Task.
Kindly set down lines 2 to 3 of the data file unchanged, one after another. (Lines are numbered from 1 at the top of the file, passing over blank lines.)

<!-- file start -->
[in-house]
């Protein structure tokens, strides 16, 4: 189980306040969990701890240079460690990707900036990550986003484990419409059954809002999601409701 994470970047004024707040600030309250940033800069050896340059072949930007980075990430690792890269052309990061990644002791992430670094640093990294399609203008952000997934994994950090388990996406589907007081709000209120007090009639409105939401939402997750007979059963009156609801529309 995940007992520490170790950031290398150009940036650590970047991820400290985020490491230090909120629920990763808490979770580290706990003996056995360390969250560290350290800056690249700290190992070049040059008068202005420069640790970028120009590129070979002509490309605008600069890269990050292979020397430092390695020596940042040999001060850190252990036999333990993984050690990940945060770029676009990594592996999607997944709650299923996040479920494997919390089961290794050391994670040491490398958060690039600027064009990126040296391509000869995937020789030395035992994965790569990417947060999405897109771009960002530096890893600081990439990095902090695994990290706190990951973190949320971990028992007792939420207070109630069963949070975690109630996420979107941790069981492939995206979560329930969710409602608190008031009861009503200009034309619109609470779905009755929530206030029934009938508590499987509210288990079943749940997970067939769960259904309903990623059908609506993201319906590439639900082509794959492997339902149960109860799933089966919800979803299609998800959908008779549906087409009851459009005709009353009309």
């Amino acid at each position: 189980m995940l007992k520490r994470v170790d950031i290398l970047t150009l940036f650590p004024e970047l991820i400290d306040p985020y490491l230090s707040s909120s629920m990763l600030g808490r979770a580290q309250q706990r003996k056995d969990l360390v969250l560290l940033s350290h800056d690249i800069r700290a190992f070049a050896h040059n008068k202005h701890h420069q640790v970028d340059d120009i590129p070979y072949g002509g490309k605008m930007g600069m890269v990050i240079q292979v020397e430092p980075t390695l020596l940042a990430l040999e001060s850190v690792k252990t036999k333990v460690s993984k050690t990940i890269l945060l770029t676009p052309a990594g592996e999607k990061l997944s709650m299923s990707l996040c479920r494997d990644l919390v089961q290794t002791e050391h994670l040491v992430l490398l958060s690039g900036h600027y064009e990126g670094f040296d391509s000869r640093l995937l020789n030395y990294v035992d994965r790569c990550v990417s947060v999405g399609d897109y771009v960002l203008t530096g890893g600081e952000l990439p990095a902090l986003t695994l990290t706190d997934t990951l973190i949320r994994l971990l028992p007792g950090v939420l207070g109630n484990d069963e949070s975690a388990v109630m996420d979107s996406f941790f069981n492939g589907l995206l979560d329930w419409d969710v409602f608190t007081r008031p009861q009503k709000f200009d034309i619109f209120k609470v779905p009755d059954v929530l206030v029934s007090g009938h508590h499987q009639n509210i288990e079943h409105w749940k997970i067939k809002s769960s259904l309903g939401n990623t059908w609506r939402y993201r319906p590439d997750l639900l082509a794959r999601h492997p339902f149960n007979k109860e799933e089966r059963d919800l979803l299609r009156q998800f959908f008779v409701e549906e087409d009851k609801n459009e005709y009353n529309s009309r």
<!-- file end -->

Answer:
């Protein structure tokens, strides 16, 4: 189980306040969990701890240079460690990707900036990550986003484990419409059954809002999601409701 994470970047004024707040600030309250940033800069050896340059072949930007980075990430690792890269052309990061990644002791992430670094640093990294399609203008952000997934994994950090388990996406589907007081709000209120007090009639409105939401939402997750007979059963009156609801529309 995940007992520490170790950031290398150009940036650590970047991820400290985020490491230090909120629920990763808490979770580290706990003996056995360390969250560290350290800056690249700290190992070049040059008068202005420069640790970028120009590129070979002509490309605008600069890269990050292979020397430092390695020596940042040999001060850190252990036999333990993984050690990940945060770029676009990594592996999607997944709650299923996040479920494997919390089961290794050391994670040491490398958060690039600027064009990126040296391509000869995937020789030395035992994965790569990417947060999405897109771009960002530096890893600081990439990095902090695994990290706190990951973190949320971990028992007792939420207070109630069963949070975690109630996420979107941790069981492939995206979560329930969710409602608190008031009861009503200009034309619109609470779905009755929530206030029934009938508590499987509210288990079943749940997970067939769960259904309903990623059908609506993201319906590439639900082509794959492997339902149960109860799933089966919800979803299609998800959908008779549906087409009851459009005709009353009309």
């Amino acid at each position: 189980m995940l007992k520490r994470v170790d950031i290398l970047t150009l940036f650590p004024e970047l991820i400290d306040p985020y490491l230090s707040s909120s629920m990763l600030g808490r979770a580290q309250q706990r003996k056995d969990l360390v969250l560290l940033s350290h800056d690249i800069r700290a190992f070049a050896h040059n008068k202005h701890h420069q640790v970028d340059d120009i590129p070979y072949g002509g490309k605008m930007g600069m890269v990050i240079q292979v020397e430092p980075t390695l020596l940042a990430l040999e001060s850190v690792k252990t036999k333990v460690s993984k050690t990940i890269l945060l770029t676009p052309a990594g592996e999607k990061l997944s709650m299923s990707l996040c479920r494997d990644l919390v089961q290794t002791e050391h994670l040491v992430l490398l958060s690039g900036h600027y064009e990126g670094f040296d391509s000869r640093l995937l020789n030395y990294v035992d994965r790569c990550v990417s947060v999405g399609d897109y771009v960002l203008t530096g890893g600081e952000l990439p990095a902090l986003t695994l990290t706190d997934t990951l973190i949320r994994l971990l028992p007792g950090v939420l207070g109630n484990d069963e949070s975690a388990v109630m996420d979107s996406f941790f069981n492939g589907l995206l979560d329930w419409d969710v409602f608190t007081r008031p009861q009503k709000f200009d034309i619109f209120k609470v779905p009755d059954v929530l206030v029934s007090g009938h508590h499987q009639n509210i288990e079943h409105w749940k997970i067939k809002s769960s259904l309903g939401n990623t059908w609506r939402y993201r319906p590439d997750l639900l082509a794959r999601h492997p339902f149960n007979k109860e799933e089966r059963d919800l979803l299609r009156q998800f959908f008779v409701e549906e087409d009851k609801n459009e005709y009353n529309s009309r």